2. If you anticipate increased/decreased expenses due to external economic factors, increased sales resulting from added expenses (ex: marketing), or other changes in expenses due to market/business factors (ex: insurance premium rate changes), it is recommended to use percentage changes if dollar figures are unknown.

3. Be sure to look at any previous data you have gathered where your expenditures are concerned. The more data you have, the better your educated estimate will be. This is because patterns are bound to repeat themselves.

4. Do not be afraid to over estimate. It is better to have a little extra ready for expenses, than to be short of it. For instance if know your communication expenses have been averaging $545.00 per month then up your expense to $600 per month.

5. Also do research of other business that are similar to yours. Ask other professionals who work in your business, or other businesses what they would estimate for their expenses.

Conclusion

Overall the best way to make educated estimates on your expenses is to know as much as you possibly can about what you need to pay out. Expenses are not always precise. They may be something that you will need to at least be prepared for. So if possible always allow a little extra for the unexpected. Because expecting the unexpected will help you to be prepared for those expenses you do not plan on.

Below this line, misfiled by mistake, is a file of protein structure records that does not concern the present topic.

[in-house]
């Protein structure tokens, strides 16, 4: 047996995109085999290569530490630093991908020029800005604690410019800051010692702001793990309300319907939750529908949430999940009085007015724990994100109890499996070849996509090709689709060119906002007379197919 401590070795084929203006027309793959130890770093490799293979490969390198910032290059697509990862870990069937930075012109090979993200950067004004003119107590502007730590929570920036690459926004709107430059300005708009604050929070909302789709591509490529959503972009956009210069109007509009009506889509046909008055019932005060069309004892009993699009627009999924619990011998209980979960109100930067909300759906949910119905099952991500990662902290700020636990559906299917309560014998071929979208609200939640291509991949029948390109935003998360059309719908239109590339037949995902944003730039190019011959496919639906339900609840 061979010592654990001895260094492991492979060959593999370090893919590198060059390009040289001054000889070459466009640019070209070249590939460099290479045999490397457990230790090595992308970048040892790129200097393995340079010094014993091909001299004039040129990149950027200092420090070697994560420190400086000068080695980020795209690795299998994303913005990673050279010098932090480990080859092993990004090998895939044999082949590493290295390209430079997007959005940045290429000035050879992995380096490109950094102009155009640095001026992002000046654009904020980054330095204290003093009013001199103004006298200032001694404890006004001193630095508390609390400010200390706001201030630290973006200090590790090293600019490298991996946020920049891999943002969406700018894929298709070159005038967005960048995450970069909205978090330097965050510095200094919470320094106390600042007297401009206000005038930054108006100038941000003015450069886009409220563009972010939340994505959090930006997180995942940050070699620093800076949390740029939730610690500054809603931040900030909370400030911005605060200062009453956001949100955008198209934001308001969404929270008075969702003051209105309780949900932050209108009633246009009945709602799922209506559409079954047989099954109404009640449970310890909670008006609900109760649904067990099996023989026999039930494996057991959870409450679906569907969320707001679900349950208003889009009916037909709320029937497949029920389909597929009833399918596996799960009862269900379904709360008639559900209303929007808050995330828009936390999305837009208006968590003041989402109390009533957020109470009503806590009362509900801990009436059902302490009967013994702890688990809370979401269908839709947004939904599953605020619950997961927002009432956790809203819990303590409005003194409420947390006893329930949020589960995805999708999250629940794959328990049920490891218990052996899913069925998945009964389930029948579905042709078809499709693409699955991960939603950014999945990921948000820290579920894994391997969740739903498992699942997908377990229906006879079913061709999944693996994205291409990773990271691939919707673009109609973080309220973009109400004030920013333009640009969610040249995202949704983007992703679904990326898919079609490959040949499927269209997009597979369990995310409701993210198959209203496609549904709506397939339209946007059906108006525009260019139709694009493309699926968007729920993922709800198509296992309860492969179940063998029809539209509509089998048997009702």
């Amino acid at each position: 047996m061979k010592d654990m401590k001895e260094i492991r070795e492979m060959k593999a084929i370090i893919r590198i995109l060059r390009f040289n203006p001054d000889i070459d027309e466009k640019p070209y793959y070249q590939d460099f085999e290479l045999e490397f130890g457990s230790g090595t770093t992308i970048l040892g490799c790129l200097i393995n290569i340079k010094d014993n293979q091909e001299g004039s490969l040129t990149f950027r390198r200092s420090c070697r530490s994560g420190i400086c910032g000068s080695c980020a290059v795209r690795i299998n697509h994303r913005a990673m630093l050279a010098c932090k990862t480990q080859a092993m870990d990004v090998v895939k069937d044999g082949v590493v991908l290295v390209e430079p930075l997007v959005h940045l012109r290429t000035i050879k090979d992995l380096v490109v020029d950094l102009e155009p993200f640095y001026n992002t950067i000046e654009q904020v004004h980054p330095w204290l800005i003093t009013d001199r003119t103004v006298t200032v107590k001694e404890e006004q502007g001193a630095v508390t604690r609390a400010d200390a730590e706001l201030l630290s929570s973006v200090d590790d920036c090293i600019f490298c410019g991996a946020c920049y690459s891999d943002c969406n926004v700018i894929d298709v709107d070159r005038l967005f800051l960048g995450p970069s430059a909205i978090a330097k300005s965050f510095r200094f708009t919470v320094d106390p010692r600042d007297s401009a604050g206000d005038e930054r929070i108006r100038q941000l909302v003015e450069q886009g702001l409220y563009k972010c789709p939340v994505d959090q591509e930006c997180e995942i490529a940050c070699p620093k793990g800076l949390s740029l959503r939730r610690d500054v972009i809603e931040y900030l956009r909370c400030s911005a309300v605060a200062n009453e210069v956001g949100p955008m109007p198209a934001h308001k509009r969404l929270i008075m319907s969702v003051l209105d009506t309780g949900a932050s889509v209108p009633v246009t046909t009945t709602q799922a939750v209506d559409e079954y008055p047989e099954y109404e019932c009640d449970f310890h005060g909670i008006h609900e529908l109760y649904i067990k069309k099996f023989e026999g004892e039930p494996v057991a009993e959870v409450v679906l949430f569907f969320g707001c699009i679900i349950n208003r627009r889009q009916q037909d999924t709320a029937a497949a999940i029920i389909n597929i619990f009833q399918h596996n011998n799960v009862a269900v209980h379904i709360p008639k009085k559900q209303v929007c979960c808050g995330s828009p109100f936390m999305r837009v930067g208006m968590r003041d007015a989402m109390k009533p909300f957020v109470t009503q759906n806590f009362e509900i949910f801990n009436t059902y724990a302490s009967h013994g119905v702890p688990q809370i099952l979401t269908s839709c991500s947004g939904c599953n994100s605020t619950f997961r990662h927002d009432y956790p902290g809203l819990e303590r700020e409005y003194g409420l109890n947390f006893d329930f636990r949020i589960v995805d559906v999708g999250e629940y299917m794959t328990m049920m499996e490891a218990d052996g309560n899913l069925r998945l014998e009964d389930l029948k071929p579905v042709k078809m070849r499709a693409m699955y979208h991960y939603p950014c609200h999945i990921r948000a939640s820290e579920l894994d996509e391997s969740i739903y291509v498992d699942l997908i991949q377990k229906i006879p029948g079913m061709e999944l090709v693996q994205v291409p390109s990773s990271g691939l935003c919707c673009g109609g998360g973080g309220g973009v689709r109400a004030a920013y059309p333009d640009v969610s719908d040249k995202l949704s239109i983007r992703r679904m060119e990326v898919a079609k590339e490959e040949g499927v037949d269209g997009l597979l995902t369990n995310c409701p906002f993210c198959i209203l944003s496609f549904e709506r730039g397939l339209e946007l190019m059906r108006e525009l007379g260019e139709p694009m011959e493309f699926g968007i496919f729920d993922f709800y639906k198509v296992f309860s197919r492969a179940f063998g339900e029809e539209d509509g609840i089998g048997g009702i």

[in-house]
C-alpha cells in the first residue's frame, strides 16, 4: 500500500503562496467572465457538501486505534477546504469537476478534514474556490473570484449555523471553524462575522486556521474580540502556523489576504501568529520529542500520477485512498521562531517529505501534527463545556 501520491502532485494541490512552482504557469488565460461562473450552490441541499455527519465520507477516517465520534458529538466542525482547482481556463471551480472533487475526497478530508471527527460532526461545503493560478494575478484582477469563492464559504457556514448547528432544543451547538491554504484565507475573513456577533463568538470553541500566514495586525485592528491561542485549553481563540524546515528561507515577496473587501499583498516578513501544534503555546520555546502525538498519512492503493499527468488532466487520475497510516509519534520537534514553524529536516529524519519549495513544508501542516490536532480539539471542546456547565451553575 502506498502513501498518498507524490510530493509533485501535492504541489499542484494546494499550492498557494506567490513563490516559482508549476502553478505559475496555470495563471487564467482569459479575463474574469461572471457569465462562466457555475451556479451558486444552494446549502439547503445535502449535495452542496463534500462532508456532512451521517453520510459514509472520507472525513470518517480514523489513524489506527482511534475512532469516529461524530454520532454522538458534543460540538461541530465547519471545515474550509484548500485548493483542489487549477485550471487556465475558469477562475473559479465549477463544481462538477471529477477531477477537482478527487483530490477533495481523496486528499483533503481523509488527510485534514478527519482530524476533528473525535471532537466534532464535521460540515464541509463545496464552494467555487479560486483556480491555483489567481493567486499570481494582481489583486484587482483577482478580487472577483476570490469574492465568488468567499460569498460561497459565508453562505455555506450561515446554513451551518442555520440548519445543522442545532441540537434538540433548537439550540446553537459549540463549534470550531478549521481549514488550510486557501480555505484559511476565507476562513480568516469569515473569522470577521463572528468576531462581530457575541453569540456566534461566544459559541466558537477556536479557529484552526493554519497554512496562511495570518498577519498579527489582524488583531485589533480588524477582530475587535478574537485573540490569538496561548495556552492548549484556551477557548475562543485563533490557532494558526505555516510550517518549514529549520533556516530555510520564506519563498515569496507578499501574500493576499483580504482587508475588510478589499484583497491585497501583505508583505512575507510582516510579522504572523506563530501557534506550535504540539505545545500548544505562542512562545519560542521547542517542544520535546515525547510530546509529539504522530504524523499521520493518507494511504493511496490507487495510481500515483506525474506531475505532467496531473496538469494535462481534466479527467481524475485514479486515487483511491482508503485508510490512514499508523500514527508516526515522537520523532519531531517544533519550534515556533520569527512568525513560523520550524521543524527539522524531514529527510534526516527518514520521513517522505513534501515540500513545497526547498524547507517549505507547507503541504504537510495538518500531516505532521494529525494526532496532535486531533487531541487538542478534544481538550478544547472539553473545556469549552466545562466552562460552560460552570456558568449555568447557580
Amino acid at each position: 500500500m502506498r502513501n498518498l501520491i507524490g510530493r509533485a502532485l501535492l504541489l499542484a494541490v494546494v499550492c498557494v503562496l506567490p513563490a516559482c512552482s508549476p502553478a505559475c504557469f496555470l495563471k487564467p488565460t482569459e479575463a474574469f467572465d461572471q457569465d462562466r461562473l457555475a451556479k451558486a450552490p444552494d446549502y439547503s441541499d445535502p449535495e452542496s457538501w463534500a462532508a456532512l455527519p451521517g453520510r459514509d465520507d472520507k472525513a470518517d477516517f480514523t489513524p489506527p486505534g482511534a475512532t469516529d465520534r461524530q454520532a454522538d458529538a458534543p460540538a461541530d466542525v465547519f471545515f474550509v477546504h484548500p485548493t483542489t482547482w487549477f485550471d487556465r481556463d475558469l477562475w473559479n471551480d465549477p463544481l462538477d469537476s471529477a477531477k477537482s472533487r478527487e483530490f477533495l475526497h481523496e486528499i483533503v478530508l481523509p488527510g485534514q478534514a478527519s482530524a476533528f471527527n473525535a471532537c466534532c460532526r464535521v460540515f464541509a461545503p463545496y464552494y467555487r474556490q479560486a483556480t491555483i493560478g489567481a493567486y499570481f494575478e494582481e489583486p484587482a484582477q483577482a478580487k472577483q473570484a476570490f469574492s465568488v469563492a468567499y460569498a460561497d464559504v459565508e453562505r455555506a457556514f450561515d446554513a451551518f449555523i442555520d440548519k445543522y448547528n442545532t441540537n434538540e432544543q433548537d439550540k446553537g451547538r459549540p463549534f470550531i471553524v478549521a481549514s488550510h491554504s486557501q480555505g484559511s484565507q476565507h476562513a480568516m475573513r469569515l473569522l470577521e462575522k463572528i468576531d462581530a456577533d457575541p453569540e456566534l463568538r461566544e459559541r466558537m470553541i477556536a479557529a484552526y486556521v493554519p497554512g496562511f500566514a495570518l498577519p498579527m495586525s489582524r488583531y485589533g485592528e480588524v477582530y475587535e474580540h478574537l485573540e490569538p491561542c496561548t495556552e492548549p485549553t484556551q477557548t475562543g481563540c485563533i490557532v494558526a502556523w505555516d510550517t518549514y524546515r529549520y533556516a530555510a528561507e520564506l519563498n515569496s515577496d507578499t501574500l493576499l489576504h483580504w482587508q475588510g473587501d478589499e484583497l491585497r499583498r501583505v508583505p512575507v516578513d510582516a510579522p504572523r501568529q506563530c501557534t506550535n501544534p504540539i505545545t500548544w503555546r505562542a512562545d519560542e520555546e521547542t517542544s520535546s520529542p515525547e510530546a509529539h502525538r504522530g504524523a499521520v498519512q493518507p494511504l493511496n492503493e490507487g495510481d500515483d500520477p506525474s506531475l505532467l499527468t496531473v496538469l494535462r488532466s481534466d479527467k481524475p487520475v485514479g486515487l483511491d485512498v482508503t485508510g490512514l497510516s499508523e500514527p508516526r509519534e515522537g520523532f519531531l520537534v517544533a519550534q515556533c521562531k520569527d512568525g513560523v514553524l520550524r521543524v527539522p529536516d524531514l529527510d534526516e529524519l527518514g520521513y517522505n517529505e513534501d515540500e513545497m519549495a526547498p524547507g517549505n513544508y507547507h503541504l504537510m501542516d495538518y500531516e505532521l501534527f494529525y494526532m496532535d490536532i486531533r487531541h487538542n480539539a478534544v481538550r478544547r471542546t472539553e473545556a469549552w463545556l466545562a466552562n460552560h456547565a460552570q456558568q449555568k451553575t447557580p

These ideas should help you to be prepared for estimating for your expenses for your business when writing an annual budget. Keep in mind that the best budget allows for some flexibility.

Estimate Expenses for annual budget

See Also:
Capital Budgeting Methods
Zero-Based Budget
Cash Flow Projections
ProForma Financial Statements
Proforma Earnings

0

Below the Line

Below the Line Definition

Below the line is defined as income or expense in accounting which have no noticeable effect on company profits in the current period; however, it is an unofficial term. This term is used by people in-the-know who deal with above and below the line items and account for expenses regularly. They know where to place each in credit and debit fields of accounts.